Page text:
JWK: So, Carter,  how did this story come full circle to the point where Steven, who you once coached, played a role in you becoming the first black principal of Beverly Hills High?

CP: Well, I was a longtime teacher and coach. Things were going great both in professions — as a teacher and as a coach. I had the opportunity to work with a number of teachers that were there when I was a student. I don’t know, probably fifteen years into my career things started to change. Beverly was always known as one of the top high schools in the country and, for whatever reason, leadership was changing…the direction of the school was changing.

JWK: So, the school ran into some tough times.

CP: Yeah. Some of our most popular teachers — and my mentors — were leaving prematurely and looking to work elsewhere or looking to just retire early. There reasons for leaving were all the same…And then about twenty years after Steven graduated, I was coaching football and we were coming into the locker room and I ran into Steven again.

SF: I was in my mid-thirties, had gone through a divorce and went through a pretty bad place in my life. Periodically, throughout my adult life when things got rough for me I would go back to Beverly High and walk around the baseball field. I’d actually lie down under the stars and look for strength, look for a signal, some sort of sign. It was always the place that I felt most powerful. So, here I was in my mid-thirties going back to Beverly High. I would go back when no one was around, late at night.

On this particular night, I had gotten out of my car. I had walked through the tunnel that connects the locker room to the baseball field. I’m walking through this tunnel and I look up and I see two kids in uniform walking towards me. At this point, I don’t know what’s going on. All of sudden those two kids dart right off into the locker room and standing behind them was Carter. It was the first time I had seen him in many, many years. Seeing Carter, I gave him the hug of a lifetime. He asked me how I was doing. I said I was doing okay. I asked him how he was doing and he said the same. We agreed to get together. We exchanged numbers and the very next day I reached out to Carter and we actually go together that afternoon and that was the beginning.

JWK: So, how did this lead to Carter becoming principal and what was your role in that?

SF: When we got together he started to open up and share. He let me know what was going on with him and with the school and the more that he was opening up and sharing, specifically about the school, the angrier I was getting about what had happened to our alma mater. It clearly wasn’t the same. Carter had really one foot out the door and was looking to possibly make a change professionally. I told Carter that I was going to do my own investigating and was going to look into all the things that he was talking about and said was going on. I wanted to talk to the people in the community and get their take as well.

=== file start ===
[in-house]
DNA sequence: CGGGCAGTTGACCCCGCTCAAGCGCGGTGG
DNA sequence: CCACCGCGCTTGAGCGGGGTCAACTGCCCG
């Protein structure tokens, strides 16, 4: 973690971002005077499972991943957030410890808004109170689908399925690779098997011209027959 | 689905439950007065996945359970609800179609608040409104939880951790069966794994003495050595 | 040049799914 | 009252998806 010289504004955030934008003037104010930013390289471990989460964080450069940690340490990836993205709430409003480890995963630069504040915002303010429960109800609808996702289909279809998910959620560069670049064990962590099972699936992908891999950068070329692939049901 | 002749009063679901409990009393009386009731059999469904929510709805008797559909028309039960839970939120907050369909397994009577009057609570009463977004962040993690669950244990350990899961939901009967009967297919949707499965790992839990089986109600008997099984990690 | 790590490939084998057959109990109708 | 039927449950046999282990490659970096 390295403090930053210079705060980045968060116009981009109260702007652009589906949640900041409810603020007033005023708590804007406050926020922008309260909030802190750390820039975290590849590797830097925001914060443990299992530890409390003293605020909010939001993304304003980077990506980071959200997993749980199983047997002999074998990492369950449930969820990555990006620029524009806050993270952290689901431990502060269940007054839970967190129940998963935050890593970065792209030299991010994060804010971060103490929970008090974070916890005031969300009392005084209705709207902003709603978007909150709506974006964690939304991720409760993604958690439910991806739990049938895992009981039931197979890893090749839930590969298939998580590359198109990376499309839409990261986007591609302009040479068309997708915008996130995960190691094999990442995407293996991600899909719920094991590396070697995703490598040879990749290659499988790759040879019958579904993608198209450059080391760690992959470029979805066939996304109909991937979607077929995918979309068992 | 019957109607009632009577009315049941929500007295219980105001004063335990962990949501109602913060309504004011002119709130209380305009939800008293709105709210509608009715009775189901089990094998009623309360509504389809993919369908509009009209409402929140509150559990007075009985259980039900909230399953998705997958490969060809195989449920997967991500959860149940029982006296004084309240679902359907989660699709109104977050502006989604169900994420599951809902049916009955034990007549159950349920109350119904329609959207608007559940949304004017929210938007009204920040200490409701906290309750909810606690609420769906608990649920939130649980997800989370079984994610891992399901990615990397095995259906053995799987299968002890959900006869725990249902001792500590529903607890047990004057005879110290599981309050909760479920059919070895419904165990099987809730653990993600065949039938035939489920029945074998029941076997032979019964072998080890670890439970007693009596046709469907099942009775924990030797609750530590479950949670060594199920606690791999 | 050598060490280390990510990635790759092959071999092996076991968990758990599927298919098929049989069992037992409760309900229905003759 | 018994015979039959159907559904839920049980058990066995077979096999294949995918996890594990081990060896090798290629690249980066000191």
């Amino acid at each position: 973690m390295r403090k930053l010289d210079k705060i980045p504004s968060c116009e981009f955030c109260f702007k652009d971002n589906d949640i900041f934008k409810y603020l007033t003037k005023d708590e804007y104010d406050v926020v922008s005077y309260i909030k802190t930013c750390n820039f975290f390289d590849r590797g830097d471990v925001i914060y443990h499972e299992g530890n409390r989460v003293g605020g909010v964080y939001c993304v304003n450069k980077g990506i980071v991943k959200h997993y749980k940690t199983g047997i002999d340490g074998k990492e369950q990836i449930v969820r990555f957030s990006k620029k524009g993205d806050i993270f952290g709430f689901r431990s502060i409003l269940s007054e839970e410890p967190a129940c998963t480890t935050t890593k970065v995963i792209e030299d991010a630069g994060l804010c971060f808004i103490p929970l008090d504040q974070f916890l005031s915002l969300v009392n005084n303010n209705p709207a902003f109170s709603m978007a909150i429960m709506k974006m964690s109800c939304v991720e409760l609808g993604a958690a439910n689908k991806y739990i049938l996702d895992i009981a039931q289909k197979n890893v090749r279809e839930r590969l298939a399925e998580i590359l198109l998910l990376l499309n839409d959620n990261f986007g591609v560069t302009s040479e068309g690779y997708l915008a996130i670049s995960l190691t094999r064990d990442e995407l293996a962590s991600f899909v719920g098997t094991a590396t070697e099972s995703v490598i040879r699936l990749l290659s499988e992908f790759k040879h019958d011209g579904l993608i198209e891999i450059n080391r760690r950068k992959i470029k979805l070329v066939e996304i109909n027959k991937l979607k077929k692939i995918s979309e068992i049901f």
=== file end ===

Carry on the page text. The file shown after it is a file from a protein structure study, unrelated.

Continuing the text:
After hearing from Carter and hearing from other people in the community, I went to Carter and I said “Look, there’s so much to do and so much that can be done. I’m willing to take a step forward and try to make these changes. So, therefore, I’ve decided I’m going to run for the Board of Education but I’m only going to run under one circumstance.” And he looked at me as if to say “What’s that?” And I said “Only if you agree to become the principal if I were to make it onto the Board of Education.” So, I was fortunate enough to get elected to a four-year term. About halfway into my four-year term I was installed as president. That’s when we made our move. There was an opening for the principal job and that’s when Carter applied.

JWK: What year was this?

SF: This was 2010.

JWK: Was there any opposition?

CP: Yeah, there was opposition. We knew going in that there would probably be opposition.

JWK: Did race play a role in that opposition?

CP: I believe it did…I was the first African-American this close to becoming the principal at Beverly. I’m sure it did not sit well with some people. Like I said, we knew that there would be some opposition but I had no idea how deep the opposition would be. Sitting in board meetings during this process, listening to people come to the podium and talk about why I should not be the principal was disconcerting but it was interesting. Some of the same people that I had great relationships with throughout the years stayed silent during this time. I really felt like they were supporting me but, at the same time, I felt like it was, in their eyes, a tremendous risk to speak out on my behalf. So, yeah, there was quite a bit of opposition.

Steven and his family were very well-known in the city. His parents were extremely powerful in the city of Beverly Hills politically. They really went out on a limb and took a lot of risk by doing this. So, it was tough on their family — probably as tough on their family, or more so, than it was on me and my family.

SF: To Carter’s point, change requires that you think differently…I think that could be very uncomfortable for a lot of people.

JWK: Did those who opposed actually bring up race — or did they cite or claim other reasons for their opposition?

SF: I think people circled around that issue. People loved Carter — but they loved him in a box that was comfortable for them. Like I said, change can be very uncomfortable for people.  For us, in this book, the message is really (about) what you’re willing to put on the line for what you care about.

JWK: How did the idea come for the two of you to collaborate on a book?

SF: It came from a conversation that I ended up having with our now-literary agent who asked me if we would be interested in writing a book.

JWK: How long did it take to actually write the book?

SF: It took us a couple of years.